Hillary Clinton begins key India talks

US Secretary of State Hillary Clinton has held talks with Indian Foreign Minister SM Krishna at the start of a visit aimed at strengthening political and economic relations. Mrs Clinton’s visit comes nearly a week after a series of blasts in the city of Mumbai, which killed 19 people. After meeting Indian leaders, she will travel to the southern city of Chennai, a hub for US investment. The three-day visit is her second as secretary of state.

It follows President Barack Obama’s visit to India last November. Ms Clinton, who arrived in the capital, Delhi, late on Monday, met with Indian National Security Adviser Shivshankar Menon for talks on Tuesday morning. After talks with Mr Krishna, she is expected to meet PM Manmohan Singh. Ms Clinton’s talks with Indian leaders are being described as new round of “strategic dialogue” between the two countries. Correspondents say Mrs Clinton’s visit will seek to expand cooperation between the two countries – from trade and educational exchanges to anti-terror measures.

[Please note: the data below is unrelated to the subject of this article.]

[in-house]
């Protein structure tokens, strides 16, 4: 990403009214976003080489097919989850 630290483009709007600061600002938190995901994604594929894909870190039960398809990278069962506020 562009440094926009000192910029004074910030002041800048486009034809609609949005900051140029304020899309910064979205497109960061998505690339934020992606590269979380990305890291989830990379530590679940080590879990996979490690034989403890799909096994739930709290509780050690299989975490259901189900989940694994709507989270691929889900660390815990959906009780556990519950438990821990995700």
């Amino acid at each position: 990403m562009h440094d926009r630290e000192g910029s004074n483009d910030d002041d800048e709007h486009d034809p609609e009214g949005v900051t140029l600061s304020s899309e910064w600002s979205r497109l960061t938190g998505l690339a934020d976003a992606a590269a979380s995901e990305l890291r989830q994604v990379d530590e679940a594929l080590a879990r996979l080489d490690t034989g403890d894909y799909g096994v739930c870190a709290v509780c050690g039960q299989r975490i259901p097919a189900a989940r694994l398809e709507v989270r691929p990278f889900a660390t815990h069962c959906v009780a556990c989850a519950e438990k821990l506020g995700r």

Mrs Clinton reacted to the Mumbai blasts last week, saying it was “more important than ever that we stand with India”. She also reaffirmed her “commitment to the shared struggle against terrorism”. No group has said it planted the bombs but suspicion among some officials and analysts has fallen on the Indian Mujahideen, a group which has claimed to have carried out similar attacks in the past. US officials and political analysts say that Mrs Clinton is also likely to press for better ties between India and Pakistan.

“She will encourage India to do all it can to engage Pakistan, to find areas where they might be able to break down some of their barriers and build some kind of confidence in each other,” Karl Inderfurth, a former senior State Department official, told Reuters news agency. In June, the two countries agreed on improving access to each other’s markets – the US wants India to become one of its top 10 trading partners. India is currently the US’s 12th largest trading partner, with bilateral trade of almost $50bn (£31bn). – BBC